Lisa Nandy’s call for sanctions against Israel’s proposed annexation is a welcome first step

By Hugh Lanning, Labour & Palestine

Labour & Palestine welcomes Lisa Nandy’s statement that, if Israel’s proposed annexation takes place, “concrete action will follow, including a ban on goods entering Britain from the illegal settlements in the West Bank”. This is the first time Labour has officially called for there to be Government sanctions in response to an Israeli breach of international law and is a welcome first step.

As a response to the call from Palestine for ‘effective measures’ it is unlikely to be sufficient. As it has always been, Israel will undoubtedly be intransigent on its flouting of international law. Therefore Labour’s first challenge will be to get the UK government, other countries in the EU and globally to accept the notion that “a blatant breach of international law must have consequences”. It will be a measure of Labour’s seriousness; how much energy is put into making this policy a reality in the spheres where Labour has influence.

There is much care being used about terminology – from sanctions, concrete action, restrictive or effective measures to consequences. It matters little what they are called, the critical test will be do they work – do they have the effect of stopping annexation?

The objective must be to take action to genuinely stop annexation taking place – not just delaying or reducing it a bit, or just a verbal statement, but blocking it. Then Labour needs to be equally clear, that if annexation goes ahead, action will be taken quickly. This will require international cooperation but should not be delayed until there is a global or European consensus – as this is unlikely to be achieved within a reasonable timescale. Countries will need to take unilateral action.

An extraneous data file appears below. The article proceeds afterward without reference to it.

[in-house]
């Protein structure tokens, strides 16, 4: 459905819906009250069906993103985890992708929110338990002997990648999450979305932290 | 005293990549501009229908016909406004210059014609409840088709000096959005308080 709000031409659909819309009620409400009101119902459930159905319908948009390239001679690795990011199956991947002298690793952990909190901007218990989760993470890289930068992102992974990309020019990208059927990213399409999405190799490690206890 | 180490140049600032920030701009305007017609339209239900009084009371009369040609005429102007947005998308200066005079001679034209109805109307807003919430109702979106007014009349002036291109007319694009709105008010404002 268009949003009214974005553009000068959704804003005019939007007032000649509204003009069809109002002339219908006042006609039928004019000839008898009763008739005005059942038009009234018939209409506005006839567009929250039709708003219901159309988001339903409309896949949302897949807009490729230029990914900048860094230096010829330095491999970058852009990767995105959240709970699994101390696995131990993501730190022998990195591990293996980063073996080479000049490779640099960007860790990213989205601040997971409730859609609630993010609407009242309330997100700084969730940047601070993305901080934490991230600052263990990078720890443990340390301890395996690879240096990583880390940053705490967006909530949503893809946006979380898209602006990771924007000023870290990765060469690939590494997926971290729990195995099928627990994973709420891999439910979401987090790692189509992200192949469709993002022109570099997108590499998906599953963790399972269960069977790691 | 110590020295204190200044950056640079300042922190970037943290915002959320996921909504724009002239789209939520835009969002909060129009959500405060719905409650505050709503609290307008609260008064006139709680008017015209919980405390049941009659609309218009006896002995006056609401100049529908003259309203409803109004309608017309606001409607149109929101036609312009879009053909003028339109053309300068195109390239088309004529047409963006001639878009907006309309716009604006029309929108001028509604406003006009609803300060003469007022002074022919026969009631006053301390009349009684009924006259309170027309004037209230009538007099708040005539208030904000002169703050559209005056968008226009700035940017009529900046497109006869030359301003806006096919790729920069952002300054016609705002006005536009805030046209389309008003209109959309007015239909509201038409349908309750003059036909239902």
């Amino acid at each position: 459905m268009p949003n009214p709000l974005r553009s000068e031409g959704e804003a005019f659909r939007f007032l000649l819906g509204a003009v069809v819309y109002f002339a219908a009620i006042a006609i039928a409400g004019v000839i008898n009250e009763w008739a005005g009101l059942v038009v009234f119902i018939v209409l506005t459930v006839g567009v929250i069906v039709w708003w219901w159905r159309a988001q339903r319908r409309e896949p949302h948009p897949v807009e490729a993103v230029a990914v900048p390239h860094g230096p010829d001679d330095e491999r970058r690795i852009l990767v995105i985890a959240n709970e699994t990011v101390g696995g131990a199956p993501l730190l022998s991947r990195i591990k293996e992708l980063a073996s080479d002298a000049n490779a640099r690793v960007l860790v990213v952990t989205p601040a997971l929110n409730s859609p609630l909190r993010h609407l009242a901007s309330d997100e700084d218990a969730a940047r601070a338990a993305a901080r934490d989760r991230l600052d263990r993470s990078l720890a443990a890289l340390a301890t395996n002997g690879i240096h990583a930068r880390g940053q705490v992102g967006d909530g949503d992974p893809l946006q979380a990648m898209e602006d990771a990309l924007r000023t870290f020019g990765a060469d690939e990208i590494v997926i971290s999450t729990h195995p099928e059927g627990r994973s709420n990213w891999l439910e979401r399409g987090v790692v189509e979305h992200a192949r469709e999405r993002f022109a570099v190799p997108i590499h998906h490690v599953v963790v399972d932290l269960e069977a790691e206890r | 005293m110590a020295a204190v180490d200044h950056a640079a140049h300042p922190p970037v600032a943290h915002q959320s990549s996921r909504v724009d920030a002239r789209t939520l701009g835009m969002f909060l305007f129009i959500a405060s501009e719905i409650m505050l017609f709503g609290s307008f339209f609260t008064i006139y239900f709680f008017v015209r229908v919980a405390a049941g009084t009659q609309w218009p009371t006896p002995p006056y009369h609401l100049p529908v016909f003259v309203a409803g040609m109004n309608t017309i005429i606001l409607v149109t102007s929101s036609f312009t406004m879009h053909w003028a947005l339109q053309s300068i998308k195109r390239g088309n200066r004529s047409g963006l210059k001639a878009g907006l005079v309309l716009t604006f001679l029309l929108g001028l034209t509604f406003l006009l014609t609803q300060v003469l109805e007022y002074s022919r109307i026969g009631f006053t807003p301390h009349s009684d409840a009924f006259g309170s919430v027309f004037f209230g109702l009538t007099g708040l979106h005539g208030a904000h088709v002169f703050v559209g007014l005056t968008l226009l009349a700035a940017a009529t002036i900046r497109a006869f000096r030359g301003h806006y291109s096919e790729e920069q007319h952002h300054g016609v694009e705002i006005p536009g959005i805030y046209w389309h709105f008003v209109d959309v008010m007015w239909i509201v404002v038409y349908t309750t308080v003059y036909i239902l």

The forms of action that can be taken – as was shown with the response to the annexation of Crimea – are many and various. It is likely that low-level sanctions would need to be accompanied by further measures anyway.

There will be much discussion about what form any action should take, but there should only be one criteria – effectiveness. If whatever action has been taken doesn’t result in bringing an end to the annexation, then it has to be recognised that the actions will have to be strengthened. It cannot be a ‘one-off’ – we tried and it didn’t work.

Labour’s statement will have the positive effect of bringing discussion about sanctions into the mainstream, rather than being ostracised as Israel was hoping to achieve through its campaign against BDS. A campaign further undermined by two legal setbacks it has suffered – first in the UK’s Supreme Court’s decision to overturn Government regulations aimed at blocking local authority pension schemes from choosing not to invest in Israel.

Secondly the recent decision of the European Court of Human Rights, which will still cover the UK after Brexit unless we opt out of the Convention, to rule illegal French Court’s decision s to convict BDS activists. It ruled, with usual caveats, that boycott actions aimed at a state’s actions were covered by the freedom of expression.

In the fight against apartheid in South Africa it was the long campaign for ‘Sanctions Now’ coming to fruition that eventually had the effect – it is clear that governments need to act. Many view Israel to effectively be an apartheid regime now. Annexation will take Israel inevitably along the path that make it a state where the discrimination is built into and supported by its legal system. The definition of an apartheid state.

With annexation, Israel is changing the terms of debate – something which it might be prevented from doing if supporters of Palestine speak up loudly and the world calls Israel to account for its actions. Israel is effectively declaring itself above the framework of international law and any form of peace process that could lead to an independent Palestine.